This book is a hybrid of academic and devotional material. The Pagan Portals series is aimed at pagans who want to learn about various pagan topics, and this volume is suitable for the pagan and heathen general reader.
The introduction indicates Daimler draws on both academic sources and personal experiences in this book. The introduction also includes a short version of the Heathen creation story, as background information for talking about Odin, who is the heathen creator, along with his brothers. Each chapter except the final one has both a lore section and a gnosis section. The lore section includes quotes from literature, interpretation, and discussion of history. The gnosis section which follows is called “Odin In My Life” and is the author’s personal experiences about the topic of the chapter.
The first chapter deals with some of the most common aspects and spheres of influence of Odin, such as inspiration, the dead, magic, etc. It also lists names of Odin, with translations and citations. The list of names is similar to the list in Icelandic Magic, but does contain one surprise: Fjorgyn. The Fjorgyn/Fjorgynn divine twin pair are usually considered to be Frigga’s father and Thor’s mother, the female twin Fjorgynn being an alternate name for Jord, but this book cites an instance in which the male version referred to Odin. Gods’ lineages and aspects are not necessarily like humans’ and this instance reminds of the line “I am the mother of my father” in the poem “The Thunder, Perfect Mind.” In the section immediately after the list of names, in which the author tells about Odin’s family and important beings, Fjorgynn is identified as a name of Jord. There are brief descriptons of various beings, such as Vali, and of various types of beings, such as the Einherjar. There is a reference to the alternate versions of Baldur’s major myth in the entry on Hodur, but the section on Baldur does not include it, possibly in an attempt to keep each description similar in length. I would have liked that part to include the alternate stories, overall the glossary of important beings is a good section. The “Odin In My Life” part is about the author’s experiences with Odin under various of his names. For example, she honors him as Yulefather at Yule, and as Raven-god for divination.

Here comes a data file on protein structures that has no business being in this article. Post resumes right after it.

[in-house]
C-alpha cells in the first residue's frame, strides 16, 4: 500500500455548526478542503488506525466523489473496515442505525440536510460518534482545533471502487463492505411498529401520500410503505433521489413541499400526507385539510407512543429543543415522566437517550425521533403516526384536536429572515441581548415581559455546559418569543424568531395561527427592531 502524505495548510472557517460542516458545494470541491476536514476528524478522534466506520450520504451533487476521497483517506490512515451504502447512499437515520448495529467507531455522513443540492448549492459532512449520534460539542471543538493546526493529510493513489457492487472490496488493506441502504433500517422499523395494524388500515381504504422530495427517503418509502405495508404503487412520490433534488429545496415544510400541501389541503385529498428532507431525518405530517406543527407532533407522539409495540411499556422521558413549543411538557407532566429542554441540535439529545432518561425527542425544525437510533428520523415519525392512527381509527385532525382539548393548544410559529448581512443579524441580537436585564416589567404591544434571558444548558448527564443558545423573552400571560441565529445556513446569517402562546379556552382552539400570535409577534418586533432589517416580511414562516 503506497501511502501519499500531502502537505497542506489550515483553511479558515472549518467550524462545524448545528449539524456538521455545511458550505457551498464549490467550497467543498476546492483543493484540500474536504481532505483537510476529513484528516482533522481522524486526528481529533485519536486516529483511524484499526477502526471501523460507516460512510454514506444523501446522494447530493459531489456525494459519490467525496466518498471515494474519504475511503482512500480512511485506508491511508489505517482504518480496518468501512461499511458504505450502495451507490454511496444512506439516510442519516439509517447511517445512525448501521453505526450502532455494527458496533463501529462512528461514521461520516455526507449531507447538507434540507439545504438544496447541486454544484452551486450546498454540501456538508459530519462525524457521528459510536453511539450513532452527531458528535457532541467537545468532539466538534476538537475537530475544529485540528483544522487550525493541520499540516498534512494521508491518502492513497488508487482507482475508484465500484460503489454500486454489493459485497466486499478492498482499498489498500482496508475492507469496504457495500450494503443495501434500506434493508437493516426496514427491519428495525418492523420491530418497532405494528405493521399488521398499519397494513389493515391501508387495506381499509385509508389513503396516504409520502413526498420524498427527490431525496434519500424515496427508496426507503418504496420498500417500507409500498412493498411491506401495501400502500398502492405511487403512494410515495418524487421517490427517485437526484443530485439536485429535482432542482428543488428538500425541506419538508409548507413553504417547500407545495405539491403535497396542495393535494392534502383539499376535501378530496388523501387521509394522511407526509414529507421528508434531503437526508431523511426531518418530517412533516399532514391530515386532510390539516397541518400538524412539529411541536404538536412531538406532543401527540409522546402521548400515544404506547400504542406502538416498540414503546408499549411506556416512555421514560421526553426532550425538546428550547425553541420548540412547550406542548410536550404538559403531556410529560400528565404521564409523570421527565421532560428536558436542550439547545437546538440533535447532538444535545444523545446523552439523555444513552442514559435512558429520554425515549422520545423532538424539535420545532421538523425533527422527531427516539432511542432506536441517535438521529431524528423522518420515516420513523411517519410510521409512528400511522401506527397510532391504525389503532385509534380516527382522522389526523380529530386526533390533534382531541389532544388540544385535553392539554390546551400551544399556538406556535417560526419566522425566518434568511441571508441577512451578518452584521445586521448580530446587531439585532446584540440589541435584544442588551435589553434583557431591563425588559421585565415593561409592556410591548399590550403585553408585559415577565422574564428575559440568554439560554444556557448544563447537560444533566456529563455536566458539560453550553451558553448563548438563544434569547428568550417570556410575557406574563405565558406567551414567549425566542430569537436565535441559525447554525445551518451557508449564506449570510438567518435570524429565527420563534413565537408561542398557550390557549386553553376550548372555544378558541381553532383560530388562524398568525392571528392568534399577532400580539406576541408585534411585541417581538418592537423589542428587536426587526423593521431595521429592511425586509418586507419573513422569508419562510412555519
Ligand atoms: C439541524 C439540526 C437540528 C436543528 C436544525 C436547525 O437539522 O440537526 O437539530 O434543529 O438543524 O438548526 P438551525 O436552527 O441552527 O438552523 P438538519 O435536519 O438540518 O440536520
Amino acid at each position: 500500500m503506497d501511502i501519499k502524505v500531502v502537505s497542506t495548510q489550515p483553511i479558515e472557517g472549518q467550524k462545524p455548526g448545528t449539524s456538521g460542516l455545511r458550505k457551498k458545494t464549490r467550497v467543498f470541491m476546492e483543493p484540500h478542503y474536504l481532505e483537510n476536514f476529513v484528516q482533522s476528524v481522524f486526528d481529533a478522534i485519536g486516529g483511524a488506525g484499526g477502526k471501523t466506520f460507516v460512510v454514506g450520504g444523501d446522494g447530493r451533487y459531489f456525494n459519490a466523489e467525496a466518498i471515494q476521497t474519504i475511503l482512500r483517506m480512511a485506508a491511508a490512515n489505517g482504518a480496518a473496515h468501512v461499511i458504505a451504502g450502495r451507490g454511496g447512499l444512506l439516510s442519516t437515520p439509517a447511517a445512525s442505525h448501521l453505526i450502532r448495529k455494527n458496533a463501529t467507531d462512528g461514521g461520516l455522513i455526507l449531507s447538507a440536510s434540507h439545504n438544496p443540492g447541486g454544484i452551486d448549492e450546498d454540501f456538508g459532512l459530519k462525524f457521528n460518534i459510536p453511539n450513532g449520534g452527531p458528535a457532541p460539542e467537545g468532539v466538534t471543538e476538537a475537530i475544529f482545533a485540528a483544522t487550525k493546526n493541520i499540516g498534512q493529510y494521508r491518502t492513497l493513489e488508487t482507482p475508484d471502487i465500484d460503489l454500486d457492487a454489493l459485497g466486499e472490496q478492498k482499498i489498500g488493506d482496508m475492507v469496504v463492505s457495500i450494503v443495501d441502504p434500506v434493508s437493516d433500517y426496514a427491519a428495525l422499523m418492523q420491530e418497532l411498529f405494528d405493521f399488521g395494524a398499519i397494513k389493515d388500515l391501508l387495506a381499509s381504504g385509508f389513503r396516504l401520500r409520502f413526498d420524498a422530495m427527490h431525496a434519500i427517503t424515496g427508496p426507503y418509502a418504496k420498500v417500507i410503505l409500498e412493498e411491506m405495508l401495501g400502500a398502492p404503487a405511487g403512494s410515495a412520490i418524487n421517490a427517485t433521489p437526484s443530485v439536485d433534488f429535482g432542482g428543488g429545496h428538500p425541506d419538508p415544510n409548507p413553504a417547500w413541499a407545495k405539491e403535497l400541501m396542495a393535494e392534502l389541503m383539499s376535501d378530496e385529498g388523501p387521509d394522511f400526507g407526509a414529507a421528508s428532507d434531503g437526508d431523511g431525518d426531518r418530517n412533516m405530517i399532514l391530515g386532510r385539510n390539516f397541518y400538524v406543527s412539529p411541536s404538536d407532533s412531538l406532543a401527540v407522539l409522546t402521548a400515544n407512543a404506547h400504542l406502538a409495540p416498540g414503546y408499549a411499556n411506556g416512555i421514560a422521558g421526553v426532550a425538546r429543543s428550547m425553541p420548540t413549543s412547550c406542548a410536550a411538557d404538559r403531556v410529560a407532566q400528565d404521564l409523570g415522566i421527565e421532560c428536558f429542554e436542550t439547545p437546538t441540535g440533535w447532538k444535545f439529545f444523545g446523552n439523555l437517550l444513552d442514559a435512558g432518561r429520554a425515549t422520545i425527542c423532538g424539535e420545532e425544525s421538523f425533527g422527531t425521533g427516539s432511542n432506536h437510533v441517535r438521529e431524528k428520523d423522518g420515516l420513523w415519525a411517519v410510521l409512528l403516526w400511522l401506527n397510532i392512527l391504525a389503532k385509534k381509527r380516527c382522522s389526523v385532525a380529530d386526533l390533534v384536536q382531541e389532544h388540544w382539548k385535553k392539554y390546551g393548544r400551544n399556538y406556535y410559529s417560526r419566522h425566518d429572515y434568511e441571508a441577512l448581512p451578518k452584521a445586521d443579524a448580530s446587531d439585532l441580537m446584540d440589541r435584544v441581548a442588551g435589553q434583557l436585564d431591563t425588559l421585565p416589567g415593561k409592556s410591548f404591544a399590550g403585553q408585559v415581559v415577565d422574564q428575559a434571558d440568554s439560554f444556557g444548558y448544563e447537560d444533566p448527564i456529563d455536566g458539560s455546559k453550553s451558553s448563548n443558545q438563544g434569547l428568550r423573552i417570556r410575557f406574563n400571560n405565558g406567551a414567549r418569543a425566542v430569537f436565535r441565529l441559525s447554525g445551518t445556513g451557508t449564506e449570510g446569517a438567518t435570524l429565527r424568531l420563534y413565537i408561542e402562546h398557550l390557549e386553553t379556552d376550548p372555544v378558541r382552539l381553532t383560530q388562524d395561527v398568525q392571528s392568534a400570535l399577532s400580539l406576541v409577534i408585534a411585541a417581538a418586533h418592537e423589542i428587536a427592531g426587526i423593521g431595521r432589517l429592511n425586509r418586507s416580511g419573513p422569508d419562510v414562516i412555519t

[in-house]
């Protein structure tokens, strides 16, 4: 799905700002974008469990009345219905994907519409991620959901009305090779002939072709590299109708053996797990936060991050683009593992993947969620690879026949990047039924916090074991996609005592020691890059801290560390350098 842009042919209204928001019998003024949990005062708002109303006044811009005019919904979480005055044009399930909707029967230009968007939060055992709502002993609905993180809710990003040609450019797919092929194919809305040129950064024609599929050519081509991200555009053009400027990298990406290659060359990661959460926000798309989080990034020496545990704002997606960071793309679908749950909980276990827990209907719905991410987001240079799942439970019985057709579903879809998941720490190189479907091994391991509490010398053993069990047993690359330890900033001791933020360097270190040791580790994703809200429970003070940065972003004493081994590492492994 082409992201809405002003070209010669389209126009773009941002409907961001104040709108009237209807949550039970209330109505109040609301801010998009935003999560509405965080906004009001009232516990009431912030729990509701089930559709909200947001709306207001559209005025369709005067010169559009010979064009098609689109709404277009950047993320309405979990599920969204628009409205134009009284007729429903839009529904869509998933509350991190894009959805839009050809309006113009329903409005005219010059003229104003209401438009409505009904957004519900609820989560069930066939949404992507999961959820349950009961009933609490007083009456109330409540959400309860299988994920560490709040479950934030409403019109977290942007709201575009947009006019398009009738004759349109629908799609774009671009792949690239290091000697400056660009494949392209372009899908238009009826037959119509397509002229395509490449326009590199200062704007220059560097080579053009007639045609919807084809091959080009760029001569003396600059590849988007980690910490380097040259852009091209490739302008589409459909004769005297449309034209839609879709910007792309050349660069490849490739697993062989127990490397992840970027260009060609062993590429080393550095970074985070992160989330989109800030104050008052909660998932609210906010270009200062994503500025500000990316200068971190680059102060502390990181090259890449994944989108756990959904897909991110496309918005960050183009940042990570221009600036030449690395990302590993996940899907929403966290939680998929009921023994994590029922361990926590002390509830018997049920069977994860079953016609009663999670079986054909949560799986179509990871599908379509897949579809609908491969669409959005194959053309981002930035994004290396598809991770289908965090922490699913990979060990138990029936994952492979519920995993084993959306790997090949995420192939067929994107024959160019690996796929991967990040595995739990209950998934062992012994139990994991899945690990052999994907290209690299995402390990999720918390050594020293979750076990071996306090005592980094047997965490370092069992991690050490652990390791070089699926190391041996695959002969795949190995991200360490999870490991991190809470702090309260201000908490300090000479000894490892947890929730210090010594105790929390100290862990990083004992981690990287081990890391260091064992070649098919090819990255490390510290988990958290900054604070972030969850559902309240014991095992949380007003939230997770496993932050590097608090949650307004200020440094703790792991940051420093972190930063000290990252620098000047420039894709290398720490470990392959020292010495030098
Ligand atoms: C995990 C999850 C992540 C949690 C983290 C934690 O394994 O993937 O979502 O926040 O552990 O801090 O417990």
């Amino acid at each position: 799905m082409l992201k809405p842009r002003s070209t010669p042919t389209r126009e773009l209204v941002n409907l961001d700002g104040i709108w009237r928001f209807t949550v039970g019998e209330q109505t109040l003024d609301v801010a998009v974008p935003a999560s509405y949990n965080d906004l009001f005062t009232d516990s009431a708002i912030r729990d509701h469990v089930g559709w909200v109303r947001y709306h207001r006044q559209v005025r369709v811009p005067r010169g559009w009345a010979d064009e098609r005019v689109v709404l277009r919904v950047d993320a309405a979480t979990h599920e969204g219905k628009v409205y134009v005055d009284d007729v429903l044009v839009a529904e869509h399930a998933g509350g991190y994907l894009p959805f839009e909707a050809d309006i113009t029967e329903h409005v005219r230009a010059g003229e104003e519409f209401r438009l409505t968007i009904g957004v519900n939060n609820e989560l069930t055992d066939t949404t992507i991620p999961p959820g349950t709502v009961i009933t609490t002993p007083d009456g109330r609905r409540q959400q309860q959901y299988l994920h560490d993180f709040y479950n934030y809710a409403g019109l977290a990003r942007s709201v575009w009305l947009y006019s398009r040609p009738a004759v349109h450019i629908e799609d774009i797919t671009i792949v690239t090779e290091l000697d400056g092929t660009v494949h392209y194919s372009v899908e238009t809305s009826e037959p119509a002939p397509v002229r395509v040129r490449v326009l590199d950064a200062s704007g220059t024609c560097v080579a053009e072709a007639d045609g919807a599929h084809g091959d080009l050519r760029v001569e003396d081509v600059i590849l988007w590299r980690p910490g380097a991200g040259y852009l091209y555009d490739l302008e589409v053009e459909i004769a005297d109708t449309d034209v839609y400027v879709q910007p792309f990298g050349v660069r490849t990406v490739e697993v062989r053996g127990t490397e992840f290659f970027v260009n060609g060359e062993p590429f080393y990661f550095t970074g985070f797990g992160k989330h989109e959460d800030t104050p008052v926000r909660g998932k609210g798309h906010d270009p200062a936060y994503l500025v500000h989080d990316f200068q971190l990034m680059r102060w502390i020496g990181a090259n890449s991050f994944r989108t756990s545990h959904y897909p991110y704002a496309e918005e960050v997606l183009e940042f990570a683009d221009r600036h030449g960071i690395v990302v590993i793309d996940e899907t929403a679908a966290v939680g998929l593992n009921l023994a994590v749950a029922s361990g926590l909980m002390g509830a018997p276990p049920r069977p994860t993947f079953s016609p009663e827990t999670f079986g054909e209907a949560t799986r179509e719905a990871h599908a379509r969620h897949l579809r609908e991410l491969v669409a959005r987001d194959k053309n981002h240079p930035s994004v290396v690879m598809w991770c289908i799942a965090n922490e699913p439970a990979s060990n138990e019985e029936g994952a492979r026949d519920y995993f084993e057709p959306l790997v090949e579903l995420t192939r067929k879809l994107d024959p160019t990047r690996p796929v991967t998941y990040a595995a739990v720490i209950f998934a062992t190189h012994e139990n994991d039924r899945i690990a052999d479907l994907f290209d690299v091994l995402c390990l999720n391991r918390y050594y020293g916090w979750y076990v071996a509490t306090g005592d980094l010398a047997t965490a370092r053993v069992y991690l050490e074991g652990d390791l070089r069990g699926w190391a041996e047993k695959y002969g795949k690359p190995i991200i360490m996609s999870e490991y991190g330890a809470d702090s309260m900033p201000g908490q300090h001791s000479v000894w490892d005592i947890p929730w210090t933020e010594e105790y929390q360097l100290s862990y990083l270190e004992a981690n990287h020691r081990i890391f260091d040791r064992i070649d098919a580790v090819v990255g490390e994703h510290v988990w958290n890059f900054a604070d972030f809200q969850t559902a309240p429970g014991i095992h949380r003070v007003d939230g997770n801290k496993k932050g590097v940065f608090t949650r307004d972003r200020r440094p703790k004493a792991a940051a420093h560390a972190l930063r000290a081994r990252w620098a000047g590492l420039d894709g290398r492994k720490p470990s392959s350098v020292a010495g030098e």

In the second chapter, “Odin in Mythology,” the author begins with summaries and commentaries on the Eddas and Sagas. They are good basic introductions to the lore. There is nothing revolutionary or controversial about them. Daimler relates how cautious some members of the Heathen community are about Odin. In the “Odin In My Life” section, the author tells her story of becoming heathen. The details are specific to the author, but the journey to Heathenry will be a generally familiar story to Heathen readers.
The third chapter is about Odin outside of Norse sources. This section summarizes myth and other lore about Wodan and Woden, who are similar but perhaps not exactly the same as Odin. The chapter contains some information that Heathens who only read the Icelandic material may not know.
In the fourth chapter, “Symbols, Animals, and Items,” the author debunks the idea that Valhalla is like a heavenly reward. Daimler explains the Valknut, runes, the ravens Huginn and Muninn, et cetera. They are good explanations, if a little short.
Chapter Five is the “Modern World.” Inevitably, this chapter deals with more controversial things than the previous chapters. The author mentions some of the issues one might encounter as a modern follower of Odin, including racism.
The author then goes into various ways to relate to Odin. For example, Odin as healer. Here the author presents lore such as the Merseburg Charm, and then discusses her personal experiences with Odin as healer, in a nonspecific way. In the endnotes of the chapter, she does tell the story.
There is a big section on fulltrui,”= or patron gods. First there is the patron god in history, and then in modern practice. The author tells what a fulltrui is and what it isn’t. Daimler explains that having a fulltrui does not necessarily give one a godphone, and does not necessarily mean one will have a sense of the constant presence of the god(s.) Daimler seems to convey that there is something wrong with having a godphone or constant presence, which is surprising in a book that otherwise presents religious experiences positively.
There is a meditation to meet Odin, and a discussion on offering to him. The author tells a great story about how she came to have the Odin Staff she uses in seidhr work.
The sixth chapter is on Magic. It talks about runes, and has the standard lore quote from Tacitus about them. It also presents seidhr, spae, and uti-setta. This is generally a good chapter.
Chapter 7: Prayers and Poetry, the final chapter, is different from the others. It doesn’t have a lore section and a gnosis section. It dives right in with the author’s poetry inspired by Odin, starting with a prayer for such inspiration. I really enjoyed the poem that starts with drinking mead and tells how the author feels while receiving inspiration to write.
Over all, this book is a good primer on Odin for pagans and Heathens interested in including him in their practice. I recommend it for that purpose.
[Erin Lale is the author of Asatru For Beginners and other books. She has been a gythia since 1989, published Berserkrgangr Magazine, is a godspouse of Odin and his brothers, and currently manages the Asatru Facebook Forum and writes the Pagansquare blog Gnosis Diary: Life as a Heathen. She lives with her mom and her black cat in Henderson, Nevada, where she ran for public office in 2010 and 2013, and is active in her local dance, arts, and pagan communities.]